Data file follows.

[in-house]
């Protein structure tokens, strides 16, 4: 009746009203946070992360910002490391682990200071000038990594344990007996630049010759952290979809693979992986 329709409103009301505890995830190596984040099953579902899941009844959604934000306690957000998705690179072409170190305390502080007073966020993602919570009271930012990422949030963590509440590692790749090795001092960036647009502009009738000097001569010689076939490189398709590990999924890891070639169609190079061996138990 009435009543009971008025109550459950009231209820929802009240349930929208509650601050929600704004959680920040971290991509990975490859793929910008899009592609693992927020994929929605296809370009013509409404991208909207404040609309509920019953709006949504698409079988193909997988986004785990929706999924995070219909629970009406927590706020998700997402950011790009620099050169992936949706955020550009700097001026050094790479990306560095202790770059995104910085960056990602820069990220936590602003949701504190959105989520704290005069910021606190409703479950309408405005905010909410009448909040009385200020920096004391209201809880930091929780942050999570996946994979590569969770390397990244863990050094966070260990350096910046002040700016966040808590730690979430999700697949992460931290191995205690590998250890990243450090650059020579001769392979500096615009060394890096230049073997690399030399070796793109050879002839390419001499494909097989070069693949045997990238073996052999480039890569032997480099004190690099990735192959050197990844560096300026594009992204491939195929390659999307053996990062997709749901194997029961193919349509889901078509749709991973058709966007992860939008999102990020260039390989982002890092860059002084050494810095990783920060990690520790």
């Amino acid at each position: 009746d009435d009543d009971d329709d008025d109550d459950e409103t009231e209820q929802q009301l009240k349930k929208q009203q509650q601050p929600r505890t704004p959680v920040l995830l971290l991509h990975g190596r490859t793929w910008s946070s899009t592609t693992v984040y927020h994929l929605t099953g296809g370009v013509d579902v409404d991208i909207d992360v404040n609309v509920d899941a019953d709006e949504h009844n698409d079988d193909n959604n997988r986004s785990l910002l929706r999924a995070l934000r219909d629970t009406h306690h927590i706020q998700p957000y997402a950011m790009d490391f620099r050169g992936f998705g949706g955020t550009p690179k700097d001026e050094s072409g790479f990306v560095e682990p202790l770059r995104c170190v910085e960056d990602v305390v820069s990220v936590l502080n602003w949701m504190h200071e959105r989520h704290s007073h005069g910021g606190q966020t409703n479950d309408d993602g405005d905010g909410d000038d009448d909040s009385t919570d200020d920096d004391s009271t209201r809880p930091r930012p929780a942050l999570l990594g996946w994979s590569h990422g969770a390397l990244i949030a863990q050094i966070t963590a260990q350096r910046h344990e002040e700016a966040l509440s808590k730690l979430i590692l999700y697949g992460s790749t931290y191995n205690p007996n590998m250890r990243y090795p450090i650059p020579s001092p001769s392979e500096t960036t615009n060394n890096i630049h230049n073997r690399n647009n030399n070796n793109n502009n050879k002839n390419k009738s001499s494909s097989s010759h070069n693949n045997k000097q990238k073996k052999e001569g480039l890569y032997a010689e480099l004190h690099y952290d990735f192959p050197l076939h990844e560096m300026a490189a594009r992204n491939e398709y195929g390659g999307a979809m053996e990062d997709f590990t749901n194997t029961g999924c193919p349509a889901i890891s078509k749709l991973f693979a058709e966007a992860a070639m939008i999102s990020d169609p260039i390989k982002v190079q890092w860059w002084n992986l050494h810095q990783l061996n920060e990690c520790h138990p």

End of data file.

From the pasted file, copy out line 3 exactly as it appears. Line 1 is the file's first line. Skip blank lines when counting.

């Amino acid at each position: 009746d009435d009543d009971d329709d008025d109550d459950e409103t009231e209820q929802q009301l009240k349930k929208q009203q509650q601050p929600r505890t704004p959680v920040l995830l971290l991509h990975g190596r490859t793929w910008s946070s899009t592609t693992v984040y927020h994929l929605t099953g296809g370009v013509d579902v409404d991208i909207d992360v404040n609309v509920d899941a019953d709006e949504h009844n698409d079988d193909n959604n997988r986004s785990l910002l929706r999924a995070l934000r219909d629970t009406h306690h927590i706020q998700p957000y997402a950011m790009d490391f620099r050169g992936f998705g949706g955020t550009p690179k700097d001026e050094s072409g790479f990306v560095e682990p202790l770059r995104c170190v910085e960056d990602v305390v820069s990220v936590l502080n602003w949701m504190h200071e959105r989520h704290s007073h005069g910021g606190q966020t409703n479950d309408d993602g405005d905010g909410d000038d009448d909040s009385t919570d200020d920096d004391s009271t209201r809880p930091r930012p929780a942050l999570l990594g996946w994979s590569h990422g969770a390397l990244i949030a863990q050094i966070t963590a260990q350096r910046h344990e002040e700016a966040l509440s808590k730690l979430i590692l999700y697949g992460s790749t931290y191995n205690p007996n590998m250890r990243y090795p450090i650059p020579s001092p001769s392979e500096t960036t615009n060394n890096i630049h230049n073997r690399n647009n030399n070796n793109n502009n050879k002839n390419k009738s001499s494909s097989s010759h070069n693949n045997k000097q990238k073996k052999e001569g480039l890569y032997a010689e480099l004190h690099y952290d990735f192959p050197l076939h990844e560096m300026a490189a594009r992204n491939e398709y195929g390659g999307a979809m053996e990062d997709f590990t749901n194997t029961g999924c193919p349509a889901i890891s078509k749709l991973f693979a058709e966007a992860a070639m939008i999102s990020d169609p260039i390989k982002v190079q890092w860059w002084n992986l050494h810095q990783l061996n920060e990690c520790h138990p």